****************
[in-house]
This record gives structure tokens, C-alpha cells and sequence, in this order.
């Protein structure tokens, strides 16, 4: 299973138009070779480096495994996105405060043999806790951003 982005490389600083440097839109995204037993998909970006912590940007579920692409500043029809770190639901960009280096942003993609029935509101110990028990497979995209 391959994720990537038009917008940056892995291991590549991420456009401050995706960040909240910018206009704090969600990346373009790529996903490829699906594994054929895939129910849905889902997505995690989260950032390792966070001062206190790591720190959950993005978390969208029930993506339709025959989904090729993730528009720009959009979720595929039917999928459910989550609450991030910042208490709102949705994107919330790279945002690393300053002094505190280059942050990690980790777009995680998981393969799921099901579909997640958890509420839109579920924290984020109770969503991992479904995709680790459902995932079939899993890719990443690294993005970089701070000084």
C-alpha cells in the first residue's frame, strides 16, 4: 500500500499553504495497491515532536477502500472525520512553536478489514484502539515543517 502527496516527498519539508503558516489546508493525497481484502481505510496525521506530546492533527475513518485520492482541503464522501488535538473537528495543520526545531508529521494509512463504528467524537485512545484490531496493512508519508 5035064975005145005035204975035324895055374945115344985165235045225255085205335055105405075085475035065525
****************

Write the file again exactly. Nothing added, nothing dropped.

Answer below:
[in-house]
This record gives structure tokens, C-alpha cells and sequence, in this order.
């Protein structure tokens, strides 16, 4: 299973138009070779480096495994996105405060043999806790951003 982005490389600083440097839109995204037993998909970006912590940007579920692409500043029809770190639901960009280096942003993609029935509101110990028990497979995209 391959994720990537038009917008940056892995291991590549991420456009401050995706960040909240910018206009704090969600990346373009790529996903490829699906594994054929895939129910849905889902997505995690989260950032390792966070001062206190790591720190959950993005978390969208029930993506339709025959989904090729993730528009720009959009979720595929039917999928459910989550609450991030910042208490709102949705994107919330790279945002690393300053002094505190280059942050990690980790777009995680998981393969799921099901579909997640958890509420839109579920924290984020109770969503991992479904995709680790459902995932079939899993890719990443690294993005970089701070000084």
C-alpha cells in the first residue's frame, strides 16, 4: 500500500499553504495497491515532536477502500472525520512553536478489514484502539515543517 502527496516527498519539508503558516489546508493525497481484502481505510496525521506530546492533527475513518485520492482541503464522501488535538473537528495543520526545531508529521494509512463504528467524537485512545484490531496493512508519508 5035064975005145005035204975035324895055374945115344985165235045225255085205335055105405075085475035065525